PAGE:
Foreign Jihadists Fighting in Syria: An Overview of the Danger

(Jerusalem Center for Public Affairs) Col. (ret.) Dr. Jacques Neriah - During the initial stages of the rebellion against Assad, the American, British, French, and Turkish intelligence services all thought that the Assad regime would not last long. Thus, they deeply misunderstood the power structure in Syria. In the beginning of the rebellion in 2011, the Free Syrian Army and other small militias were the spearhead of the armed opposition to the Assad regime. At that time, jihadist fighters were still a marginal phenomenon. During the last year, however, jihadist fighters have become omnipresent on the battlefield at the expense of the FSA. The foreign volunteers stay for some time in Syria, long enough to be trained in weapons, explosives, and guerilla warfare, then return to their countries where they recruit new fighters for the battle in Syria. The exceptions are mercenaries from the Balkans or Chechnya, who fight for money and stay in Syria for as long as they are being paid. Western intelligence services now warn of the threat of jihad-inspired terrorism in Europe by volunteers who received weapons and explosives training in Syria. The writer was formerly Foreign Policy Advisor to Prime Minister Yitzhak Rabin and Deputy Head for Assessment of Israeli Military Intelligence.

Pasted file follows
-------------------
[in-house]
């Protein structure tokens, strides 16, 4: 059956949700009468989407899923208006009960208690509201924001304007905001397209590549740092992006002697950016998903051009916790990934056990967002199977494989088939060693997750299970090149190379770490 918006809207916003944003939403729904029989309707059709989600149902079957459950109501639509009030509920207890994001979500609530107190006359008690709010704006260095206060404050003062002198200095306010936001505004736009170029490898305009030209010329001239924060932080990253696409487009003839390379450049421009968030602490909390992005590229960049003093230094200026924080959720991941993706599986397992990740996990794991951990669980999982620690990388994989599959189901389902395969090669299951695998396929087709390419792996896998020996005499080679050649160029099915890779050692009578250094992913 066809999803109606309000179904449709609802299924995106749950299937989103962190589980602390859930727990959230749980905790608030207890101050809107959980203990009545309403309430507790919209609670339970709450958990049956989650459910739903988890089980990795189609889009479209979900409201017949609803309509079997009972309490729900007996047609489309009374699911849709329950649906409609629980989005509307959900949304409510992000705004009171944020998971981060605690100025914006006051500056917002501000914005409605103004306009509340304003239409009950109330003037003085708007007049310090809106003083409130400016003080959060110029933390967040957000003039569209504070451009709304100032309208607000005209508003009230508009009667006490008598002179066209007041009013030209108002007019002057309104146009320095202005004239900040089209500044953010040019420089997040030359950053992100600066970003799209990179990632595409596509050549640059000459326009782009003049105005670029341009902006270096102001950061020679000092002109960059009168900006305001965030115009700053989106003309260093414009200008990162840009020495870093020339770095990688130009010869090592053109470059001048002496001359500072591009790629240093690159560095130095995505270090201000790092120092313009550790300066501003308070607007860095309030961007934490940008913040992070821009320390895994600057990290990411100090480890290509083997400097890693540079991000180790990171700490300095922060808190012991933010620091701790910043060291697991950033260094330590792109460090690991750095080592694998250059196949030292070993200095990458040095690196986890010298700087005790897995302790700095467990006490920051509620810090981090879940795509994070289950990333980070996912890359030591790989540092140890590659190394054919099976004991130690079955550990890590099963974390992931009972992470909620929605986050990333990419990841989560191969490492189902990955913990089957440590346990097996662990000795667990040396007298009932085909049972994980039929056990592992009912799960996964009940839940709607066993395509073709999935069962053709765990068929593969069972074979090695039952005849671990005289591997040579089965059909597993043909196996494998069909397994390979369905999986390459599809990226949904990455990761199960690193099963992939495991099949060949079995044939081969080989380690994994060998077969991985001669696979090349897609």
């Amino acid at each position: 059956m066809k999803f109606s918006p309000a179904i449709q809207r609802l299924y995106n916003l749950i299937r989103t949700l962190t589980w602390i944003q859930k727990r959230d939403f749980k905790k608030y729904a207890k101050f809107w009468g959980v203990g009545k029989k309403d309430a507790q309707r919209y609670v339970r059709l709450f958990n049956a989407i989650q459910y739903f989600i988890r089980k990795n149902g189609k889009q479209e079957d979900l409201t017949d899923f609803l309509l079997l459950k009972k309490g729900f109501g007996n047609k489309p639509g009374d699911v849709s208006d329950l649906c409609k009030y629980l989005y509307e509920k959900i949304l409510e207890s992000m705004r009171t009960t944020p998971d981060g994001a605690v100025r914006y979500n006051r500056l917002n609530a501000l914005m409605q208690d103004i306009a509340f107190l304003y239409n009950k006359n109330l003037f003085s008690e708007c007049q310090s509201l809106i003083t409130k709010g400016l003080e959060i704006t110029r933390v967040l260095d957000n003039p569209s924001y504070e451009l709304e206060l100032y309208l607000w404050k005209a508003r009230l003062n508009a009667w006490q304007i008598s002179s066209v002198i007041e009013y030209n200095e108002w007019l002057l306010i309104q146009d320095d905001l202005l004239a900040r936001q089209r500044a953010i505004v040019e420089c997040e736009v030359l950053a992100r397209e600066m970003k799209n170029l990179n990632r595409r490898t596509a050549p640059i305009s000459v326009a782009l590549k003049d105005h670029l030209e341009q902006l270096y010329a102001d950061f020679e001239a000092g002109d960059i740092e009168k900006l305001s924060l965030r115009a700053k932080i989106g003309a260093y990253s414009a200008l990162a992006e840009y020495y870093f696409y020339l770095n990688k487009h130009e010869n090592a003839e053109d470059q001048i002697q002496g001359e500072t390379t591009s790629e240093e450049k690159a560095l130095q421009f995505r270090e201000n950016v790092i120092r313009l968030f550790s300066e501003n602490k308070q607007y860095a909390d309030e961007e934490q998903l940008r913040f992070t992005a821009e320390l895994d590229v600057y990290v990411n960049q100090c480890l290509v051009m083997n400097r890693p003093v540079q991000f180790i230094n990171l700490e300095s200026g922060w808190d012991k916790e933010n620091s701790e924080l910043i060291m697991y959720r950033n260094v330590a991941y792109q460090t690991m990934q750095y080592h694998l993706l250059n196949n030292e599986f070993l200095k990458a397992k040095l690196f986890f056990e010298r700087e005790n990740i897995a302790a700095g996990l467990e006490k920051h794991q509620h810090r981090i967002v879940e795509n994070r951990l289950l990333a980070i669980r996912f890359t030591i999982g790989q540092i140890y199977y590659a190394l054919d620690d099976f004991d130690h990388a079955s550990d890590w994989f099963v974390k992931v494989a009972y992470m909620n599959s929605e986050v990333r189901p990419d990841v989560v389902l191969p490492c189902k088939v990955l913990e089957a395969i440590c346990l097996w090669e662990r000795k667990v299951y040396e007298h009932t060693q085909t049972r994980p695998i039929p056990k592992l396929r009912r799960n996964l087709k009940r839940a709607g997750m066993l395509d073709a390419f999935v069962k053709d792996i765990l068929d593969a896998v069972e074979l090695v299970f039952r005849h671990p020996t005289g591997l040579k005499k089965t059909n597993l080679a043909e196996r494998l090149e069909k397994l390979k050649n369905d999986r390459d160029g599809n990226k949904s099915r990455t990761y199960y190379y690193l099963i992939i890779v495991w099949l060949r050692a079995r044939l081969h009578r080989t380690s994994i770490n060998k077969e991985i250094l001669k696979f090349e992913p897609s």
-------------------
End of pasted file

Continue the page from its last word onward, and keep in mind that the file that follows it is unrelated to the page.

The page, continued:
2014-01-24 00:00:00

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